by Parry Stelter

 

When I was a child and I would encounter some form of rejection, it often made me feel insecure – and I felt sad. This would manifest itself by my hiding, or getting mad, when I saw that person or group of people. Most likely I was feeling several different emotions.  Even as I grew older and would experience rejection, I would feel the same way and have the same emotions.

Whether a child or a teenager, this rejection was often for a few reasons. Maybe you can relate to the list of reasons? It could have been because I was overweight, or because I wasn’t as athletic as the other person or group of people. Maybe it was because I wasn’t as good looking as the other person or group of people. Maybe I wasn’t from the same social status as the other person or group of people. Then when I got older and met other Indigenous people (I had been adopted out of my Indigenous community as a child), I felt rejected because my skin color wasn’t brown enough or my blood line wasn’t pure enough, or I didn’t share the same cultural traditions as they did.

When it comes down to it, rejection is rejection, and I don’t think anyone really responds to it very well – regardless of why it is happening.

The work I do involves writing, speaking, teaching workshops, and constantly updating my credentials to do the work that I do. One of the workshops I have been doing in a variety of settings is titled, “Understanding Indigenous People More,” and another one is titled, “Reconciling Indigenous People to the Church and to Christ.” Both workshops help non-Indigenous people understand my fellow people more, regarding what they have been through collectively, throughout the history of the last 400-500 years in Canada, leading right up to present-day situations and circumstances we read about in the media.

The second workshop helps people in general understand some of the tensions within the Indigenous church as a whole and how to minister to Indigenous people more effectively. Trying to counteract the negative effects of 400-500 years of oppression and being misunderstood. Sometimes, its sad to say, other people, even Christians have not seen Indigenous People as made in the Image of God.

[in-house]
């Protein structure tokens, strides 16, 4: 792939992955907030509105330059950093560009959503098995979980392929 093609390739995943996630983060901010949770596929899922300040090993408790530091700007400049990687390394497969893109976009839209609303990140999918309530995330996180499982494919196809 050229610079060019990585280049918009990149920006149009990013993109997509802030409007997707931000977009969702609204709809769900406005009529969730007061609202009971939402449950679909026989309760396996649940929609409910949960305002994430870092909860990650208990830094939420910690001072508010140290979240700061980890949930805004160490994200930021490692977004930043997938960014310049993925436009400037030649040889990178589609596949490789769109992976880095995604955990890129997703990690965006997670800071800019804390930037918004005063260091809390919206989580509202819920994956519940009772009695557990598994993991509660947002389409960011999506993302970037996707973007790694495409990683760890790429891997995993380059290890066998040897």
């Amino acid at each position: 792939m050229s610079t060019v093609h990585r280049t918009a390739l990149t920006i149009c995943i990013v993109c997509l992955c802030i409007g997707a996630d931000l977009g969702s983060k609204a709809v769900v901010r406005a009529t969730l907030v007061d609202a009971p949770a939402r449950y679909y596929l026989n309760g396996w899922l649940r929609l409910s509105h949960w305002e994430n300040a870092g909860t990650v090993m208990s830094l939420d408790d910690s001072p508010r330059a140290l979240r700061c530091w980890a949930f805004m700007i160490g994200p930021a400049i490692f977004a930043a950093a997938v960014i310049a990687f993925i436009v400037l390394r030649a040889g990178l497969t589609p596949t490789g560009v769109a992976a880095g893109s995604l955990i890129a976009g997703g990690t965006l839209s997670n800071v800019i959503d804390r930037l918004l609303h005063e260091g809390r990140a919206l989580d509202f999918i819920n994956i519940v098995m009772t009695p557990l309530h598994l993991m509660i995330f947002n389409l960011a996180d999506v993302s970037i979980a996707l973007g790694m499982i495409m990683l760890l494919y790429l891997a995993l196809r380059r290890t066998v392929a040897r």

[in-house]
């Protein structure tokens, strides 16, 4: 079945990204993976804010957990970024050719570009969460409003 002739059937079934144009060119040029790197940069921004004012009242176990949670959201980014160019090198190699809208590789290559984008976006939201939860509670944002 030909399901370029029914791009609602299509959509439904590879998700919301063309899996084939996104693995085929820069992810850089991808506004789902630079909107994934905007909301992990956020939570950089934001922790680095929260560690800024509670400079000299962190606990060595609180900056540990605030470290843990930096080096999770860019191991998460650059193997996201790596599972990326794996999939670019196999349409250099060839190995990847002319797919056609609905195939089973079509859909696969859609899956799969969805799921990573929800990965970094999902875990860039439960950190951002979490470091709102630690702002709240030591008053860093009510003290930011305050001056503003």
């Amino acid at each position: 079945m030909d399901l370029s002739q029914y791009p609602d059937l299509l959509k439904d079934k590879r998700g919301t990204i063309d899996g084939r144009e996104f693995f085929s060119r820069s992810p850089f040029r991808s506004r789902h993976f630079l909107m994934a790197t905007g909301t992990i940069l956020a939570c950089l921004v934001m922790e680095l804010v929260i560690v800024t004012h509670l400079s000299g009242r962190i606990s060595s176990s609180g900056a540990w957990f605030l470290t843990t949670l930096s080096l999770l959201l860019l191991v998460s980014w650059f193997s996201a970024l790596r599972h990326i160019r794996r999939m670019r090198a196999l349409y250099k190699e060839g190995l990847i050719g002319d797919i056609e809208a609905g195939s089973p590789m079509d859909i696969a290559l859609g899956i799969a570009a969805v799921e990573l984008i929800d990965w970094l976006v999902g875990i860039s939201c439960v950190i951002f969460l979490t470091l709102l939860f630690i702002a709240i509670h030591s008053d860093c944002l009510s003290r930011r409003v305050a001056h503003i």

And it is not seeing other people as made in the image of God that is the root of all oppression, genocide and colonialism. It is a sin and we need to call it what it is. We all know that racism and prejudice still exist, even within a more politically correct society. The younger generation seems to be doing a better job with this issue than previous generations before them. There are many young people, who don’t even have an interest in Jesus, who do a better job of treating others as equals and treating them with respect.

Keeping all of this in mind, I have come to see myself as an ambassador for Jesus to those around me, because it is every believers job to do so. Yet, I also see myself as an ambassador for my fellow Indigenous People.

Tensions still exist, and as an Indigenous Christian who works in ministry, I often come across other Indigenous people who are hostile to me when they know I am a Christian. I think they feel anger towards me because they see an Indigenous person who has, to them, rejected their own culture. Yet, this is a response that none of us believers should be surprised at. In fact, we are to expect it.

Jesus in Luke 10:16, Then he said to the disciples, “Anyone who accepts your message is also accepting me. And anyone who rejects you is rejecting me. And anyone who rejects me is rejecting God, who sent me.” (NLT)

When I was younger and I experienced rejection, I took it as a complete rejection personally. Now when I experience rejection; especially when it is because of my being a Christian and in ministry, I consider this verse. Their problem is with God, and even their perception of God, not me. Certainly, the government and churches didn’t make their perception of God better, but ultimately, we all have to take responsibility for our own acceptance of the Father, Jesus the Son, and the Holy Spirit. This is true for all, regardless of ethnicity.

So, I have decided to continue to plough forward with the love of Jesus through my writing, speaking, teaching, and lifelong learning. A true ambassador stands up for his/her people regardless of their reaction to them as an individual. A true ambassador of Jesus relates to people with unconditional love. A true Ambassador of Jesus sees others as made in the image of God, whether they believe it or not.

1 Corinthians 9:22 says, When I am with those who are weak, I share their weakness, for I want to bring the weak to Christ. Yes, I try to find common ground with everyone, doing everything I can to save some.” This passage says that some might be saved. I think it is safe to say that not everyone we try to reach will respond positively. We may not help them understand God more. We may not help them get over past abuses. Yet, we all, as believers in Jesus, have the responsibility to be ambassadors for Christ in all situations – so that some may be saved. Not by us, but by God Himself, through the person of Jesus Christ, and the power of the Holy Spirit, saving people who are made in His image. Drawing them to Himself.

Rejection can either cripple us spiritually, or it can remind us that if we are also made in the image of God; therefore, how can He reject Himself?

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Parry Stelter
Author: Parry Stelter

Parry Stelter is an Indigenous member of Alexander First Nation. Member of Hope Christian Reformed Church in Edmonton. Founder of Word of Hope Ministries and Doctoral Candidate in Contextual Leadership through Providence Seminary and University. Visit his website at wordofhopeministries.ca.